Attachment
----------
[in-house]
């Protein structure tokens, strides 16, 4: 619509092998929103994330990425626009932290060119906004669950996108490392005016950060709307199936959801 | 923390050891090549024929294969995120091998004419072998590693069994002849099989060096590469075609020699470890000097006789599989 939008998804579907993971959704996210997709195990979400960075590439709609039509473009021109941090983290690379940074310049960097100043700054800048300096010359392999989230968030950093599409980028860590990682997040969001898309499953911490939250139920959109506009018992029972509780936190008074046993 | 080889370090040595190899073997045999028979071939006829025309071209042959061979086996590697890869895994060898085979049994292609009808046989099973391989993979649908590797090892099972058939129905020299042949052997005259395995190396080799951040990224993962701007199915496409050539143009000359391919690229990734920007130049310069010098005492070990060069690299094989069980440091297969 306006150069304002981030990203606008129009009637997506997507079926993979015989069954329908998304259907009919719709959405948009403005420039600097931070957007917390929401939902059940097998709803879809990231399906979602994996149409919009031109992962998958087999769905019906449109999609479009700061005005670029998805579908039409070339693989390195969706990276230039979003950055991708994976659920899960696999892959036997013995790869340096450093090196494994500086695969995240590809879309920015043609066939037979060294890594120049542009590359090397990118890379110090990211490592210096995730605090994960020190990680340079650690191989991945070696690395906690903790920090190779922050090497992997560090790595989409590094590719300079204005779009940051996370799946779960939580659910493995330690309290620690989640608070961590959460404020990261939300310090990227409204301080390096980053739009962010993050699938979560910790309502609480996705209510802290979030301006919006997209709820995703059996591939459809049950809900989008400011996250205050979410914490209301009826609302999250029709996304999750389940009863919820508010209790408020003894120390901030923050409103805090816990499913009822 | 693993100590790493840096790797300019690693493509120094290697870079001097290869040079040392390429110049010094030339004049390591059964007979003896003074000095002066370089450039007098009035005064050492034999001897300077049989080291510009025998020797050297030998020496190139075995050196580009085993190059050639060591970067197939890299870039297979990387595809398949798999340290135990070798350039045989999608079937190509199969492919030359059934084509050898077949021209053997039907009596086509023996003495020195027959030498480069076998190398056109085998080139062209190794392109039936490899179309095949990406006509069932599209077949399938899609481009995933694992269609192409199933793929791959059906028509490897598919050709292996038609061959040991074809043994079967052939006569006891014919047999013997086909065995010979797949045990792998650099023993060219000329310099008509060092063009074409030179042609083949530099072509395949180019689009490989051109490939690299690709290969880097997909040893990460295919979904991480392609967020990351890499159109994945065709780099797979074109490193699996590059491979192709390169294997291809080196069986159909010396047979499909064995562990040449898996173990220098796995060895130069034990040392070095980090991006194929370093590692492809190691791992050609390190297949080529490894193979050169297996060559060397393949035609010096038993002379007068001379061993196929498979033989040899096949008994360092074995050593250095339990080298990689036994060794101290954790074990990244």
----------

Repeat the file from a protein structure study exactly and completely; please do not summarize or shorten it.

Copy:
[in-house]
């Protein structure tokens, strides 16, 4: 619509092998929103994330990425626009932290060119906004669950996108490392005016950060709307199936959801 | 923390050891090549024929294969995120091998004419072998590693069994002849099989060096590469075609020699470890000097006789599989 939008998804579907993971959704996210997709195990979400960075590439709609039509473009021109941090983290690379940074310049960097100043700054800048300096010359392999989230968030950093599409980028860590990682997040969001898309499953911490939250139920959109506009018992029972509780936190008074046993 | 080889370090040595190899073997045999028979071939006829025309071209042959061979086996590697890869895994060898085979049994292609009808046989099973391989993979649908590797090892099972058939129905020299042949052997005259395995190396080799951040990224993962701007199915496409050539143009000359391919690229990734920007130049310069010098005492070990060069690299094989069980440091297969 306006150069304002981030990203606008129009009637997506997507079926993979015989069954329908998304259907009919719709959405948009403005420039600097931070957007917390929401939902059940097998709803879809990231399906979602994996149409919009031109992962998958087999769905019906449109999609479009700061005005670029998805579908039409070339693989390195969706990276230039979003950055991708994976659920899960696999892959036997013995790869340096450093090196494994500086695969995240590809879309920015043609066939037979060294890594120049542009590359090397990118890379110090990211490592210096995730605090994960020190990680340079650690191989991945070696690395906690903790920090190779922050090497992997560090790595989409590094590719300079204005779009940051996370799946779960939580659910493995330690309290620690989640608070961590959460404020990261939300310090990227409204301080390096980053739009962010993050699938979560910790309502609480996705209510802290979030301006919006997209709820995703059996591939459809049950809900989008400011996250205050979410914490209301009826609302999250029709996304999750389940009863919820508010209790408020003894120390901030923050409103805090816990499913009822 | 693993100590790493840096790797300019690693493509120094290697870079001097290869040079040392390429110049010094030339004049390591059964007979003896003074000095002066370089450039007098009035005064050492034999001897300077049989080291510009025998020797050297030998020496190139075995050196580009085993190059050639060591970067197939890299870039297979990387595809398949798999340290135990070798350039045989999608079937190509199969492919030359059934084509050898077949021209053997039907009596086509023996003495020195027959030498480069076998190398056109085998080139062209190794392109039936490899179309095949990406006509069932599209077949399938899609481009995933694992269609192409199933793929791959059906028509490897598919050709292996038609061959040991074809043994079967052939006569006891014919047999013997086909065995010979797949045990792998650099023993060219000329310099008509060092063009074409030179042609083949530099072509395949180019689009490989051109490939690299690709290969880097997909040893990460295919979904991480392609967020990351890499159109994945065709780099797979074109490193699996590059491979192709390169294997291809080196069986159909010396047979499909064995562990040449898996173990220098796995060895130069034990040392070095980090991006194929370093590692492809190691791992050609390190297949080529490894193979050169297996060559060397393949035609010096038993002379007068001379061993196929498979033989040899096949008994360092074995050593250095339990080298990689036994060794101290954790074990990244």